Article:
Organic management on a landscape scale
- Conference Overview
Sessions & Workshops
Organic farming has often been thought of as an activity for individual farms, but the opportunity for clusters of organic farms to make significant changes at local or regional level is significant. These workshops explored how group initiatives can generate more environmental benefits, while at the same time opening economic opportunities for local organic food markets and processing, agri-tourism and more.
Eco-regional development: examples from abroad
Session chaired by Lawrence Woodward (Whole Health Agriculture) with Hardy Vogtmann
After a highly influential career at the forefront of developing all aspects of organic farming Prof. Dr Hardy Vogtmann placed organic approaches at the centre of regional development and nature conservation in Germany firstly as President of Regional Development in the State of Hesse and then as President of the German Federal Agency for Nature Conservation. The presentation drew on Hardy Vogtmann’s unique experience at the forefront of organic agriculture, regional development and nature conservation in Germany and throughout the world. He described several successful examples and how they came about practically and politically.
Catchment Sensitive Farming: Improving air and water quality
Philippa Mansfield (Natural England), with support from Alex Lowe (Natural England)
Catchment sensitive farming (CSF) has focused on reducing pollution of watercourses in a region, but so far limited attention has been paid to the positive contribution that organic land management might make, but also to some of the risks that organic producers need to be aware of. This workshop looked at the opportunities for greater engagement of organic producers in CSF initiatives and the support available.
- Philippa Mansfield (Natural England) and Alex Lowe (Natural England) Catchment Sensitive Farming and farmers improving water and air quality
Natural England’s Catchment Sensitive Farming scheme offers free advice to farmers within areas at risk from diffuse water and air pollution (50% of England is high priority for water pollution). The main issues addressed are sediment loss, phosphate and nitrate runoff, pesticide and faecal pollution. Air pollution issues arise mainly from ammonia emissions, with dairy and beef cattle being the biggest source, followed by fertilisers, pig and poultry units. While organic management removes some problems, pollution risks still exist where manure and slurry management are poor, nitrogen leaching when leys are ploughed up and sediment run-off from bare soil. Organic farmers are encouraged to work with their local Catchment Sensitive Farming Officer (CSFO) to prepare Shared Nitrogen Action Plans (SNAPs) and soil management plans. SNAPS map sources of nitrogen pollution on a farm so practical steps can be identified to reduce and mitigate nitrogen impacts. Typical interventions include keeping rainwater out of cattle yards by covering with a roof to avoid dilution of manure, putting covers over slurry lagoons to retain ammonia (reduces emissions by 60-80%), timely cultivation, retaining sediment on fields by erecting porous fences, and fencing off water courses to prevent livestock defecating in them. Many interventions can be paid for with grants, such as via the Countryside Stewardship scheme and CSFOs can advise on funding. For organic farmers such advice can be especially helpful in balancing trade-offs between positive practices, such as avoiding housing livestock where possible (more ammonia created by housed livestock as urea and manure are mixed) and negative ones such as winter poaching from cattle and pigs overwintered outdoors. A lively Q&A followed, during which the speakers were asked why they did not advocate organic management more strongly when it has potential to bring so many benefits.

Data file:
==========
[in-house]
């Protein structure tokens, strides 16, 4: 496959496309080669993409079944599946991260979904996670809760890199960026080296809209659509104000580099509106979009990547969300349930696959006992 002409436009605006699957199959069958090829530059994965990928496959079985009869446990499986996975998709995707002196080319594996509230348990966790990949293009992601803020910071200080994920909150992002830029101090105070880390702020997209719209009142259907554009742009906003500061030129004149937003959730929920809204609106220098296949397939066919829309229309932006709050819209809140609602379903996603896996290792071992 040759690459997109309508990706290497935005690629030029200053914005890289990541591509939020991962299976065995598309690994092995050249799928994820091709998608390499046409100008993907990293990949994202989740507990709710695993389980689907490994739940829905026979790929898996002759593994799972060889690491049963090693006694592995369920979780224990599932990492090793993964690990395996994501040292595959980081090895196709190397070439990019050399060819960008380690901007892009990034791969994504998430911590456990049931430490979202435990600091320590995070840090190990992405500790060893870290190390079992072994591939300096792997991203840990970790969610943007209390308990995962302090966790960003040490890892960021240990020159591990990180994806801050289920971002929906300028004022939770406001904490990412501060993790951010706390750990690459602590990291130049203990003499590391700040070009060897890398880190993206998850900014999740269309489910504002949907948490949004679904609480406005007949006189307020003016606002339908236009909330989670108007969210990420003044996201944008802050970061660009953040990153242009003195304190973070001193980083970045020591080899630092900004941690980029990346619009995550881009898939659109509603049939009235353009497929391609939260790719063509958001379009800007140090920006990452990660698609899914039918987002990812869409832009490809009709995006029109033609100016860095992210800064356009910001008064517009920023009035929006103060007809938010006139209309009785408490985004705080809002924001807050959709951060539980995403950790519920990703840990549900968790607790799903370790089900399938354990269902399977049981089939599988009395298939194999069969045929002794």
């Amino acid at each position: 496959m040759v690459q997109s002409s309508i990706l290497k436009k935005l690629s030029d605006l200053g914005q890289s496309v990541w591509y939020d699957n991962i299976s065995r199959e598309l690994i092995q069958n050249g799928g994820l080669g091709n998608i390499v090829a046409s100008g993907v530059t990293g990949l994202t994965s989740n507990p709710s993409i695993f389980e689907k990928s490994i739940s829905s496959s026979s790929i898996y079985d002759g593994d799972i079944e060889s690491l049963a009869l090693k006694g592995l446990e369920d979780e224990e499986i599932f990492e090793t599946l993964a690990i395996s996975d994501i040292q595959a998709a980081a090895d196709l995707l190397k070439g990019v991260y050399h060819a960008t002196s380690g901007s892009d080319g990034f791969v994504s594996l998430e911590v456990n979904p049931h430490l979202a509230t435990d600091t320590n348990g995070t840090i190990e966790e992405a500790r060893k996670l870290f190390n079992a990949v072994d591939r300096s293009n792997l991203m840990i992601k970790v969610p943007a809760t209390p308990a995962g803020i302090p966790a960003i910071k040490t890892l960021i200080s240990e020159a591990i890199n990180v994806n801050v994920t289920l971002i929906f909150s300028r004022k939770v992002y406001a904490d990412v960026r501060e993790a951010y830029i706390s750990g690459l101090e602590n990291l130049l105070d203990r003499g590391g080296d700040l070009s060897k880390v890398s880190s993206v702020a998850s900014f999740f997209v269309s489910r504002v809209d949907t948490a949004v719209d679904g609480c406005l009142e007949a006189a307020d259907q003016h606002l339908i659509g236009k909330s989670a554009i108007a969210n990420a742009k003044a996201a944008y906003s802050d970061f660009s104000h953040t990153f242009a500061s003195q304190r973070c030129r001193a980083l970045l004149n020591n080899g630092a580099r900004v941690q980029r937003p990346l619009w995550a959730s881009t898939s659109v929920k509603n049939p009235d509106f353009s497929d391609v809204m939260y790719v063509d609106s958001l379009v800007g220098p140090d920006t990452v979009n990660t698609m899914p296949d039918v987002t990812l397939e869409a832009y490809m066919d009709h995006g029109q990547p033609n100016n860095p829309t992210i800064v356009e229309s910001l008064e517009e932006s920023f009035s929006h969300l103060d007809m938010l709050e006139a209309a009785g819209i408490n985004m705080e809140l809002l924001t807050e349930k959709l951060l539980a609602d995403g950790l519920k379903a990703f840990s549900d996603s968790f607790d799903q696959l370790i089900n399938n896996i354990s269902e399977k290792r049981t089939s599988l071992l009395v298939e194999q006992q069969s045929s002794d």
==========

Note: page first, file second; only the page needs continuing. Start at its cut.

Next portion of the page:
- Many practical solutions and technological interventions exist to reduce air and water pollution and CSFOs can provide free advice and signposting towards funding.
- Organic farming brings many benefits for catchment management, but is not a panacea if risks from manure/slurry/ploughing up of leys are not addressed.
- More could be done by Natural England to promote organic conversion as a way of addressing many water and air pollution issues, as the knowledge exists for addressing nitrogen leaching and other problems associated with organics.
- CSF is making a diffuse, piecemeal positive impact, but farming is only one of a number of pollution sources, as catchments face additional pressures from housing developments and sewage management.
- Organic Research Centre to work with Catchment Sensitive Farming on the benefits of organic management to give them the confidence to promote whole farm organic management as a key method for achieving objectives of reducing nutrient run off, water and air pollution.
- Specific advice to be developed for organic farmers on how to reduce risks of runoff from practices such as ploughing in leys to address issues relating to organic nutrient management practices.
- All farmers to make use of CSF’s online resources for which links are available in slides from the presentation (fact sheets, videos and 'kitchen science' activities to assess soil conditions etc) to improve water, soil, nutrient and air quality management.
Making it happen at home
Chaired by Liz Bowles (Soil Association) witha panel discussion featuring Maggie Charnley (Defra), Tom Rigby (Johnson’s Farm), Josh Dugdale (Wasing Estate) and Gareth Morgan (RSPB)
After examining the purpose and outcomes of the England Organic Action Plan, a panel of policy makers and farmers debated what this means for the organic sector—and future government policy